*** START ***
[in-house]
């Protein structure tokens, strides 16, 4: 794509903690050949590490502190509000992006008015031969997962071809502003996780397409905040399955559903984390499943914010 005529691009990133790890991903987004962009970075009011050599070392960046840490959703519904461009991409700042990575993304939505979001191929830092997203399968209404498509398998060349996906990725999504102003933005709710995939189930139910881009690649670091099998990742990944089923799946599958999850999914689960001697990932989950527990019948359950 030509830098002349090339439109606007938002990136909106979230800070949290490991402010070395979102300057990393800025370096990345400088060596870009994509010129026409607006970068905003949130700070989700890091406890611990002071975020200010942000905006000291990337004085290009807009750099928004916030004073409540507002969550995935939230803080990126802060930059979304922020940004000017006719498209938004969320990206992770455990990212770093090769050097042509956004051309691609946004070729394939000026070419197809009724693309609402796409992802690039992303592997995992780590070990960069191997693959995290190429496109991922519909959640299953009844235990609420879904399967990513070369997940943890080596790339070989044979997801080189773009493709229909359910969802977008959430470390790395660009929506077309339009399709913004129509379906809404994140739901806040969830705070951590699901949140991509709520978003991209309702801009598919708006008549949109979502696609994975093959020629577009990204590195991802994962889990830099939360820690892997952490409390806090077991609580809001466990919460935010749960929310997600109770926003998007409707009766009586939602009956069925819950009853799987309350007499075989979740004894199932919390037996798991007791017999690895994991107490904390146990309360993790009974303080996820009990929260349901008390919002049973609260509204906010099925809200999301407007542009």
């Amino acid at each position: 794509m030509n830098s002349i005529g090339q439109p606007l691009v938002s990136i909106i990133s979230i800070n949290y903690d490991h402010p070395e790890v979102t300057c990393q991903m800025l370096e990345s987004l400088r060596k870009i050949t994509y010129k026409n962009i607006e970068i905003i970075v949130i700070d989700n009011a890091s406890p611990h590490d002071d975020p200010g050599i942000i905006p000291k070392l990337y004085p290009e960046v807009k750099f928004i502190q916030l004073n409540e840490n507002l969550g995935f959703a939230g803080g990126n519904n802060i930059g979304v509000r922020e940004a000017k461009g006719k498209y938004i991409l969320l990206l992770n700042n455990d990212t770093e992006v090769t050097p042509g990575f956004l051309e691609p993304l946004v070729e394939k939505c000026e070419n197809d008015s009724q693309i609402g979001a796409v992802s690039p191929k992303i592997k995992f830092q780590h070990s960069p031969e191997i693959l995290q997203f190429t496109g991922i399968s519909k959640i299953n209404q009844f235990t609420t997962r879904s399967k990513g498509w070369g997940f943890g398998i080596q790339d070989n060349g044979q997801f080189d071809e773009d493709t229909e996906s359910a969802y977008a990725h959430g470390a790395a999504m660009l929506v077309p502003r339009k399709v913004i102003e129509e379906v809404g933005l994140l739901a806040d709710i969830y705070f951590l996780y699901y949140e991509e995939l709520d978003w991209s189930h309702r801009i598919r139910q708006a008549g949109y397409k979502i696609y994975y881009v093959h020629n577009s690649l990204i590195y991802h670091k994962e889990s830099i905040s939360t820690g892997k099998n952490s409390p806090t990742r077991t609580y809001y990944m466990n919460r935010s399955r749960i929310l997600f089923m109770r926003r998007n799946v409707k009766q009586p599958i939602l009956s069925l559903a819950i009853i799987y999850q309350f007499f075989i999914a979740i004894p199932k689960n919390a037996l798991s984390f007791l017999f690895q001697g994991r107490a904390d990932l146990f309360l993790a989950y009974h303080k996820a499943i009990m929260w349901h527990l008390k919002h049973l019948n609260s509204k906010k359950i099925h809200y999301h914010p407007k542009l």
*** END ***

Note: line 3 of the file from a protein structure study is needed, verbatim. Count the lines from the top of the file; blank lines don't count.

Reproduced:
């Amino acid at each position: 794509m030509n830098s002349i005529g090339q439109p606007l691009v938002s990136i909106i990133s979230i800070n949290y903690d490991h402010p070395e790890v979102t300057c990393q991903m800025l370096e990345s987004l400088r060596k870009i050949t994509y010129k026409n962009i607006e970068i905003i970075v949130i700070d989700n009011a890091s406890p611990h590490d002071d975020p200010g050599i942000i905006p000291k070392l990337y004085p290009e960046v807009k750099f928004i502190q916030l004073n409540e840490n507002l969550g995935f959703a939230g803080g990126n519904n802060i930059g979304v509000r922020e940004a000017k461009g006719k498209y938004i991409l969320l990206l992770n700042n455990d990212t770093e992006v090769t050097p042509g990575f956004l051309e691609p993304l946004v070729e394939k939505c000026e070419n197809d008015s009724q693309i609402g979001a796409v992802s690039p191929k992303i592997k995992f830092q780590h070990s960069p031969e191997i693959l995290q997203f190429t496109g991922i399968s519909k959640i299953n209404q009844f235990t609420t997962r879904s399967k990513g498509w070369g997940f943890g398998i080596q790339d070989n060349g044979q997801f080189d071809e773009d493709t229909e996906s359910a969802y977008a990725h959430g470390a790395a999504m660009l929506v077309p502003r339009k399709v913004i102003e129509e379906v809404g933005l994140l739901a806040d709710i969830y705070f951590l996780y699901y949140e991509e995939l709520d978003w991209s189930h309702r801009i598919r139910q708006a008549g949109y397409k979502i696609y994975y881009v093959h020629n577009s690649l990204i590195y991802h670091k994962e889990s830099i905040s939360t820690g892997k099998n952490s409390p806090t990742r077991t609580y809001y990944m466990n919460r935010s399955r749960i929310l997600f089923m109770r926003r998007n799946v409707k009766q009586p599958i939602l009956s069925l559903a819950i009853i799987y999850q309350f007499f075989i999914a979740i004894p199932k689960n919390a037996l798991s984390f007791l017999f690895q001697g994991r107490a904390d990932l146990f309360l993790a989950y009974h303080k996820a499943i009990m929260w349901h527990l008390k919002h049973l019948n609260s509204k906010k359950i099925h809200y999301h914010p407007k542009l």